Although I have the highest respect for life in all of its forms I do not feel that there is a need to keep a brain dead patient alive. The body exists seperate from the soul. The body is a complex machine made of millions upon millions of microscopic parts, but what good is any machine without someone to run it? Even the most complex of computers cannot perform a task without being told to. In the same way, what good is a body without a mind? What possible function could it provide other than the prolonged anguish of those who loved the mind that once inhabited the body. A person cannot be defined as a body, but only as a soul. In a worldly existence this soul exists within the mind. For all purposes other than those on a higher plane the brain dead person is already dead.

Date: Sun, Oct 10, 1999 12:06 AM From: To:
I am an organ recovery coordinator, and have seen many brain dead patients. I truly believe with all my being that a person is truly dead when brain function in the entire brain and brain stem have ceased to function. This is irreversible and even if a brain dead person is maintained on a ventilator, the body eventually realizes that the captain is gone and will also cease to function, regardless of ventilatory support.

W. Drucker, RN CPTC
Date: Wed, Apr 28, 1999 6:59 PM From: To:
The term "brain death" is a misnomer and should be deleted from our medical useage. Death is death is death is death. Just because science has discovered means to keep tissues functioning after death does not change the diagnosis. In the coming decades, I have no doubt that methodologies will be discovered to keep almost every human tissue functioning outside of the body. Does this mean that you your pancreas is "alive" after you die? I do not believe so. Let us avoid the laziness of speaking of "brain death" which only disorients families and speak of "death due to brain failure" or similar terminology.
Hans G. Engel, M.D.

Date: Mon, Apr 12, 1999 5:14 PM From: To:
I am only seventeen and am not a medical professional but i beleive i have a valid opinion. As i understand brain death it is final and without cure and I don't beleive that by using addititional life support after brain death you are prolonging death because the victim is already dead. I beleive that you are just prolonging burial. When my family was told that my mother was brain dead all we could do is beleive them so I truly hope that all doctors have ethics and are sure of their decisions. I think they realize the responsibility placed on them and take it seriously. I also watched the light on the respirator that lit up when my mother breathed on her own and after waiting long enough for it to light up you have no doubts that there is no one left to hold onto in that bed. I won't ever say that was easy but I also know that she was gone and that the only people that benefited were her organ recipients who she saved.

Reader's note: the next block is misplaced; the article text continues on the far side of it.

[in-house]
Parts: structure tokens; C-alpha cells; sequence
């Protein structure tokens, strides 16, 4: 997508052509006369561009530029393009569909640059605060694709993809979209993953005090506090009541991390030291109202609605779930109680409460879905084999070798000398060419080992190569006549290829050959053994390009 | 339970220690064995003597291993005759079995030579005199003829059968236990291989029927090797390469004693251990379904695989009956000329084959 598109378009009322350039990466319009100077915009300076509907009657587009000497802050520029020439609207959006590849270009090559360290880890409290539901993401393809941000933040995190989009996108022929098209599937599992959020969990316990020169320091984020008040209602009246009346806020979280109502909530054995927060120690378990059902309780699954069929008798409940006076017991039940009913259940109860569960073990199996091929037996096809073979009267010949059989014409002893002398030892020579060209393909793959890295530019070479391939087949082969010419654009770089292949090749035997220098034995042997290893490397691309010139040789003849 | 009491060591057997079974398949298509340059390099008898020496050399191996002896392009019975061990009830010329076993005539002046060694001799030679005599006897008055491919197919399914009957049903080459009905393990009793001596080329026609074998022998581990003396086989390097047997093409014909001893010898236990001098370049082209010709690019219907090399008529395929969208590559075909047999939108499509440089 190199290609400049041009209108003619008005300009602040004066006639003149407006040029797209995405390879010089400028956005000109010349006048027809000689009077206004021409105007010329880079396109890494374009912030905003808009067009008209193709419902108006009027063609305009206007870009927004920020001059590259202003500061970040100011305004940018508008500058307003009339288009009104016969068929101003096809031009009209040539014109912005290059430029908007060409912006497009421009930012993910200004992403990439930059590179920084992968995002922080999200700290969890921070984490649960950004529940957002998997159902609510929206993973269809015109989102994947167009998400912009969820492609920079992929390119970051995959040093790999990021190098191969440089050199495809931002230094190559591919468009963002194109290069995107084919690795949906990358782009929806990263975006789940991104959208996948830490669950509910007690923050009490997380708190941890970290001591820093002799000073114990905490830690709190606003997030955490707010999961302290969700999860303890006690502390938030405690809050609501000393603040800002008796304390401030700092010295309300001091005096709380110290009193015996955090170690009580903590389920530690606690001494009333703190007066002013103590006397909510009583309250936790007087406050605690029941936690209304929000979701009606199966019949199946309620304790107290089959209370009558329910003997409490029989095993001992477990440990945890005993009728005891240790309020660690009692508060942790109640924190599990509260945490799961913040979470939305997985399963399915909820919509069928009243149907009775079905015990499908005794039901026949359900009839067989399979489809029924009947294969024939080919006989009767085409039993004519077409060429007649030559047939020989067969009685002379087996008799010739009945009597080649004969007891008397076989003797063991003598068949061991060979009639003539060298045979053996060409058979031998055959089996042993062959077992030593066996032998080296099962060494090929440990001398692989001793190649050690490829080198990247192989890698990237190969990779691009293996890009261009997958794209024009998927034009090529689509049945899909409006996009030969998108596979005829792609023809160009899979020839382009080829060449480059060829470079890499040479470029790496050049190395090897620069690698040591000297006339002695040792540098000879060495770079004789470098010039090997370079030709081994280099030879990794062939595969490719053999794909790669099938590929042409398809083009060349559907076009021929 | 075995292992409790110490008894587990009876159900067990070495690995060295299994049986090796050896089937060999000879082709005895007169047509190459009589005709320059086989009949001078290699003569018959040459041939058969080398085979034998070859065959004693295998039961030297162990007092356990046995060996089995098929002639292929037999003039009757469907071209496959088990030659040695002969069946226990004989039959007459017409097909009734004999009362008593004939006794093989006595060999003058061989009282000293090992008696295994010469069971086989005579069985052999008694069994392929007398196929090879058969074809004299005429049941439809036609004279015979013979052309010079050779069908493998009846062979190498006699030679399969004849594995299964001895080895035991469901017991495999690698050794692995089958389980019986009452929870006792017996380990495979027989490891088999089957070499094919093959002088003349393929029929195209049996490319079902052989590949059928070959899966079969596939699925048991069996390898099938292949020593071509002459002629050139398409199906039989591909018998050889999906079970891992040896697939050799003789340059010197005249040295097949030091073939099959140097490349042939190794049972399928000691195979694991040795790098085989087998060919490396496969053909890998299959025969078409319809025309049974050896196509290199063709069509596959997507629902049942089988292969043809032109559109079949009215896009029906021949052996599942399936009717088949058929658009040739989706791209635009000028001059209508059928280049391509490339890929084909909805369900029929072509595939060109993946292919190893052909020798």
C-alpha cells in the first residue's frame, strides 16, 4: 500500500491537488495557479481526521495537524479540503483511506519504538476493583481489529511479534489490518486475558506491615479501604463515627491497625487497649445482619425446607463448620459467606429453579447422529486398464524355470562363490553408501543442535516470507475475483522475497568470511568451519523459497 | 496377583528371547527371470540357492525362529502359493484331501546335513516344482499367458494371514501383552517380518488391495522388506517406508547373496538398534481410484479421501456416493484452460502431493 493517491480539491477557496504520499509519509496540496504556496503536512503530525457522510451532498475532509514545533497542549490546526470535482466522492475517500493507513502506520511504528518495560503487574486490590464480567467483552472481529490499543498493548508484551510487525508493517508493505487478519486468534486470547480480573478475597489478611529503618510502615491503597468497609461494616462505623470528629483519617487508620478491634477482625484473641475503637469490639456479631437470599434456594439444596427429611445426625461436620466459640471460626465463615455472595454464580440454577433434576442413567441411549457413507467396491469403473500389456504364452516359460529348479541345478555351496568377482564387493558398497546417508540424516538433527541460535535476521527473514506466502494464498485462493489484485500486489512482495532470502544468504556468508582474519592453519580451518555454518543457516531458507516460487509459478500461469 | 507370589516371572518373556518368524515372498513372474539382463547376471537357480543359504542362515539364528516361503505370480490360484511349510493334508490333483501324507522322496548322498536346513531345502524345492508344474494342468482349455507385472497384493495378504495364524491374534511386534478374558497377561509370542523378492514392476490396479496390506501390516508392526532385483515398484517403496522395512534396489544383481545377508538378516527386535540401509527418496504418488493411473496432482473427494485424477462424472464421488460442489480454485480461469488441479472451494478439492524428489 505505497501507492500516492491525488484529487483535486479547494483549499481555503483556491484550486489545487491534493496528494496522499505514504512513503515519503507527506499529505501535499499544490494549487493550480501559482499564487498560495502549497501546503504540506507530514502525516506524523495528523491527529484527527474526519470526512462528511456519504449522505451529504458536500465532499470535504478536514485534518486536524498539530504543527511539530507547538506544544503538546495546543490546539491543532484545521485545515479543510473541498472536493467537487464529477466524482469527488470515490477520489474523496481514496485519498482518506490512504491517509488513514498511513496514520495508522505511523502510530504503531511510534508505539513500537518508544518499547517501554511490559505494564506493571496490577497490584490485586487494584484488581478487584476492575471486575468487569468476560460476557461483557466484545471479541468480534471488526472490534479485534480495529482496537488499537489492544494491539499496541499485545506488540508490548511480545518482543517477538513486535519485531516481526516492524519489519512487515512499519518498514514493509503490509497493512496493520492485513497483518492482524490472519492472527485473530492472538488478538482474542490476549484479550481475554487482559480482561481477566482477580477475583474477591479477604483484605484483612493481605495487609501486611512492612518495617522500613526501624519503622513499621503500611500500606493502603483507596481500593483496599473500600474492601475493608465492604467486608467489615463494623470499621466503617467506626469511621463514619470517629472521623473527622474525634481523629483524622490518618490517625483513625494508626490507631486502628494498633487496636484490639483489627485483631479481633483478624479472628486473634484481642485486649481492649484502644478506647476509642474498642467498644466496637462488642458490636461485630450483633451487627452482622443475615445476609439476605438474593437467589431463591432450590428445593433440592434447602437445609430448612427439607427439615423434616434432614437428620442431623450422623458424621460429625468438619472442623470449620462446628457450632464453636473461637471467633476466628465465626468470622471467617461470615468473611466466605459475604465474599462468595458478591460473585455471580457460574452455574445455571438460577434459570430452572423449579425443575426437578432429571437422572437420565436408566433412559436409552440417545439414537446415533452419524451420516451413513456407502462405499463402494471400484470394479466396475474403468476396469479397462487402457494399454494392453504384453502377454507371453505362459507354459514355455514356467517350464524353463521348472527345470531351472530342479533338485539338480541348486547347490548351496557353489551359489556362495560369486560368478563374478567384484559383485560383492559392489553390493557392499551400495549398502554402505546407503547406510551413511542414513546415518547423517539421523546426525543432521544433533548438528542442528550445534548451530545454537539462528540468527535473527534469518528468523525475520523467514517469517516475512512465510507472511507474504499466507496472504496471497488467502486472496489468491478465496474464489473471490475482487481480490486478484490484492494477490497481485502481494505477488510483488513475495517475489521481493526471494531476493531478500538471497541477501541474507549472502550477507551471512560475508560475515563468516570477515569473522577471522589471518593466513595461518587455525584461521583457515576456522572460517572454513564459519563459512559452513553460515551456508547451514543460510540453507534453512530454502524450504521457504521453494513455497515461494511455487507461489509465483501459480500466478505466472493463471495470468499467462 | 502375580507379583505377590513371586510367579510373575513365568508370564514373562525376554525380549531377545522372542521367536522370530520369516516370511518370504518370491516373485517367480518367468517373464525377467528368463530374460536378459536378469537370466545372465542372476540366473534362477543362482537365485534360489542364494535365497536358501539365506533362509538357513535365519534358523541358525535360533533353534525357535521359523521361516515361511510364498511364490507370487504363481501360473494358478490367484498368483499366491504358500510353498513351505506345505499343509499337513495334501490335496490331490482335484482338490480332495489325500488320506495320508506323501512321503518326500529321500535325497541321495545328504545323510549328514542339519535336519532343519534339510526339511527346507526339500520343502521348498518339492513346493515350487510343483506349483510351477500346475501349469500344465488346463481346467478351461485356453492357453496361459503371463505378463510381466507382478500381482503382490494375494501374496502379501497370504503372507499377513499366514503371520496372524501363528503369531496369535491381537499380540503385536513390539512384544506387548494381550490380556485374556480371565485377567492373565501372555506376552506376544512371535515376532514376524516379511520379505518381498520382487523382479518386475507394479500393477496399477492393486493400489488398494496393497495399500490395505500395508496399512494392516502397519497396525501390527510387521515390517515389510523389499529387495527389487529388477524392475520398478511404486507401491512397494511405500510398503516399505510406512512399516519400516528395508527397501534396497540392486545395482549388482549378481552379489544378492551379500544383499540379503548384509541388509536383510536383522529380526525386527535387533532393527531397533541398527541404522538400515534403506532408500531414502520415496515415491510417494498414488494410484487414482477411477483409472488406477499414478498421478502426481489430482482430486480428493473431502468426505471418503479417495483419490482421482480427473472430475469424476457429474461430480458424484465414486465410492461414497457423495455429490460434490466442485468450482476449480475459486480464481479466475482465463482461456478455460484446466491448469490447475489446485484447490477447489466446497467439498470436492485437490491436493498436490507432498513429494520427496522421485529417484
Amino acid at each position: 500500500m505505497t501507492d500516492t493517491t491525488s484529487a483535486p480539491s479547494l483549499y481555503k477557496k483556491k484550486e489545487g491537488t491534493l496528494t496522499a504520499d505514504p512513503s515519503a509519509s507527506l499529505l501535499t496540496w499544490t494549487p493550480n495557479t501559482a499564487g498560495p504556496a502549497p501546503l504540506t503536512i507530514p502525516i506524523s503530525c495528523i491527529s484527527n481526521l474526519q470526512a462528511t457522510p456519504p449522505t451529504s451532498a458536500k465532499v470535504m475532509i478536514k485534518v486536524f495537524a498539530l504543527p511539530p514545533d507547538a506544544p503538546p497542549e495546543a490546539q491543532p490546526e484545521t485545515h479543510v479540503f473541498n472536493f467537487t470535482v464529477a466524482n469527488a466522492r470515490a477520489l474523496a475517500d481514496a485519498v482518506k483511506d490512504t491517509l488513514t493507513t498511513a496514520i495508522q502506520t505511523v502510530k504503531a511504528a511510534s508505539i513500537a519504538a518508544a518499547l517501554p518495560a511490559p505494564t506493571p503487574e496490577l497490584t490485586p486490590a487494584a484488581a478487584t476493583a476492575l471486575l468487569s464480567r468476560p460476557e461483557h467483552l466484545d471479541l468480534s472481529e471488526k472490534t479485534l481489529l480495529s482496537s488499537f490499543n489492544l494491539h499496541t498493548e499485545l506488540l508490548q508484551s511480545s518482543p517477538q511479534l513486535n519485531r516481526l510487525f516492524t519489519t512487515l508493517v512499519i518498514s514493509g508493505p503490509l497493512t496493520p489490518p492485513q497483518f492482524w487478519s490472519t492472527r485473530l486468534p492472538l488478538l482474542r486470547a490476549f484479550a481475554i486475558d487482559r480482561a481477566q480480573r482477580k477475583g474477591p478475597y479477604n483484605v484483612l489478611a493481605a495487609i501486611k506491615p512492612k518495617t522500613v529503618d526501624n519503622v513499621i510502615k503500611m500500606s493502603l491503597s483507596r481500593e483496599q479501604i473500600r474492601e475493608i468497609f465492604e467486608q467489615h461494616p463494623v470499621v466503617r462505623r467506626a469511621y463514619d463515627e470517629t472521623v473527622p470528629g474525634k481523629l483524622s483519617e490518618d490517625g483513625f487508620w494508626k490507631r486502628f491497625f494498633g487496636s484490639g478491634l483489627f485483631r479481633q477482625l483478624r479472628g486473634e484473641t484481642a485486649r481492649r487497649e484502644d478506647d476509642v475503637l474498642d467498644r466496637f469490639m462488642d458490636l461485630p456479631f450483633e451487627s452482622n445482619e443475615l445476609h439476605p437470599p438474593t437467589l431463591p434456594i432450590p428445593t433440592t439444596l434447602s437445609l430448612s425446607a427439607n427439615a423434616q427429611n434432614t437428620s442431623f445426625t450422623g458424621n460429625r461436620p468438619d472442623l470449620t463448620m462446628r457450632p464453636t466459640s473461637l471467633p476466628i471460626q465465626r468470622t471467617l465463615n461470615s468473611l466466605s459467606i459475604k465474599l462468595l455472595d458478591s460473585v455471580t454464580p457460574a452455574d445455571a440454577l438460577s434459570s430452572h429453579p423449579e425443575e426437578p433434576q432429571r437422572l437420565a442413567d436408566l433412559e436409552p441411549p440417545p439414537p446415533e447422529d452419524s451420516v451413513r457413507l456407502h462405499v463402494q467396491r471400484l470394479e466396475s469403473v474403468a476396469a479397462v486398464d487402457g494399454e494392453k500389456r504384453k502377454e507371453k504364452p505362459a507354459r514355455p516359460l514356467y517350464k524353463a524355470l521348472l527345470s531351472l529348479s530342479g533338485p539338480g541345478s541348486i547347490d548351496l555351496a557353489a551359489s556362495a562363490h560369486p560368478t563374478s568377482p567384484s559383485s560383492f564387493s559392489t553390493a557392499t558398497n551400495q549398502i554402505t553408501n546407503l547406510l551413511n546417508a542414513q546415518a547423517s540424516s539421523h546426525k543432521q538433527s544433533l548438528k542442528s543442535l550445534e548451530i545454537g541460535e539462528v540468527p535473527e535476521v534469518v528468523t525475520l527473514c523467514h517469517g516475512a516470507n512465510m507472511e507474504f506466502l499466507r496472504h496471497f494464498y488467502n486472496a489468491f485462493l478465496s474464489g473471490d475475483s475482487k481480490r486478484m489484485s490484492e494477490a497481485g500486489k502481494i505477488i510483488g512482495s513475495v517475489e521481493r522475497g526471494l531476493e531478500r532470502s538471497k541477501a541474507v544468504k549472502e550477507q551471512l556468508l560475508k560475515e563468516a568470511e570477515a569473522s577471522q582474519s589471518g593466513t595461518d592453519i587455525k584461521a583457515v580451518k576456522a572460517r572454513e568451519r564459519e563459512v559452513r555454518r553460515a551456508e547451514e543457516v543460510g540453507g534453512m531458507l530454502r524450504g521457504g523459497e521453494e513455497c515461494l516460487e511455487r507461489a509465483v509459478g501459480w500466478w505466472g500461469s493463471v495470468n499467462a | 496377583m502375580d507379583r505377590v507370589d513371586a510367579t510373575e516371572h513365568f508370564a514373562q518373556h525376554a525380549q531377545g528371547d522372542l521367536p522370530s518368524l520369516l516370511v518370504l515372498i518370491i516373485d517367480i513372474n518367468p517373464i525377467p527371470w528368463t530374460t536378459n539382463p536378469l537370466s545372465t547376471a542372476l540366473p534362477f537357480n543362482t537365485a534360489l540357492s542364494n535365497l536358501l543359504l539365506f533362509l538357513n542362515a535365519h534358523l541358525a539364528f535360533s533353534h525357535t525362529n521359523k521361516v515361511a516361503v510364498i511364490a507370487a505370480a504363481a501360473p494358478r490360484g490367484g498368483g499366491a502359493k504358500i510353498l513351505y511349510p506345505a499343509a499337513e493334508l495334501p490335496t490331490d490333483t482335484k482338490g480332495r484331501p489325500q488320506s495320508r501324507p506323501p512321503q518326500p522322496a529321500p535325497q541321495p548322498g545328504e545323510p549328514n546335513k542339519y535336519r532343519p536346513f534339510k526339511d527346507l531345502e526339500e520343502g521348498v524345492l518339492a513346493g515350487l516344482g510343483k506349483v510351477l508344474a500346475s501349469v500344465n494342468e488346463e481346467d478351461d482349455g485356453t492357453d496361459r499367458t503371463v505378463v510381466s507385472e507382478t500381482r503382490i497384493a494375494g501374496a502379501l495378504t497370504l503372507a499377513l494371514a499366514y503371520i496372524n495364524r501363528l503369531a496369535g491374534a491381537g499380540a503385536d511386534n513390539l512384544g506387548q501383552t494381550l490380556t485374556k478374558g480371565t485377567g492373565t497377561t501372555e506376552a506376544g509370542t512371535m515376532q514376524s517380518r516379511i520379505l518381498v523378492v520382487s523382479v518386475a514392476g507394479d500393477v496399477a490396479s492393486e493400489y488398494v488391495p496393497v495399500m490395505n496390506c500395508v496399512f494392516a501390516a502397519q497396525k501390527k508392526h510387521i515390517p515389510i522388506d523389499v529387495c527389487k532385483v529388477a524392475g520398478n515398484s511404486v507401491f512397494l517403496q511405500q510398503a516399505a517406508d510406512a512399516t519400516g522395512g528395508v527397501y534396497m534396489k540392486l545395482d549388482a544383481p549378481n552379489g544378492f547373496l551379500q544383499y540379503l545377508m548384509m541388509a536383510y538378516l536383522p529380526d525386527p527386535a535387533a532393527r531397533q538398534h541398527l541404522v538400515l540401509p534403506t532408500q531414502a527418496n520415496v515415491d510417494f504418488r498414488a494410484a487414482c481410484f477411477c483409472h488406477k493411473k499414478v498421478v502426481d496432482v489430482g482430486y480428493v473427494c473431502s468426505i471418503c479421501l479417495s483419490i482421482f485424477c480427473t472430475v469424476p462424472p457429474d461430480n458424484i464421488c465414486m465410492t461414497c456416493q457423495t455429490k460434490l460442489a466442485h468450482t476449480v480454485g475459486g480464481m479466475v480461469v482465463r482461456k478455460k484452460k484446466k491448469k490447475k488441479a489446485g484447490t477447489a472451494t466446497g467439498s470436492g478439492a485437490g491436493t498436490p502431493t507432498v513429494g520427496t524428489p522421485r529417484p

I guess the only question that iI ever wonder is, How careful are doctors?

Date: Tue, Oct 27, 1998 3:59 PM From: To:
In my opinion I think once a person is pronounced brain dead then they are dead. And so it is a criterion for death. The term Òbrain deathÓ has been confessed its an inception. The real definition includes the total and irreversible cessation of the brain function and activity in both the cerebrum and brain stream. In my terms it is just saying that the body as a whole cannot function. Doctors have been trying to decide for years on what it really means. The doctor may decide if the person is really brain dead. Doctor had found out that the brain required much more energy then other organs and, if its needs were not met, it would cease to function, while other parts of the body (requiring less energy) might remain viable and even regain their activity. The result would be a dead brain in a viable body. Then the doctor has to find out if this says the brain is dead or not; and to do so they have to detect a coma and find out what caused it. In brain death there are two parts. First, the heart would eventually stop. Second, was of the cardiac prognosis an individual with a dead brain stream was already dead (because they are unconscious). In these facts I can say that if a person is considered brain dead then they are dead. They can not think for themselves, feel, move and so anything the brain controls everything if it is dead then the body is also dead. Perhaps the problem with their loved ones is that they feel that the person may come out of it and be back in there life. The loved ones feel grief, denial and simply each day they see the person the same way as the day they were pronounced brain dead and it is hard to let go of a person. But I think it is better for them to let go and let the person go on to a better life. Furthermore I believe if the brain is absent then that the brain is dead and the person can not do anything then why should they stay alive. I hate to say this but, with all the evidence gathered here you should just pull the plug and let the person die. It is a criterion for death because it is a standred rule when the brain is dead the life of the person is also gone.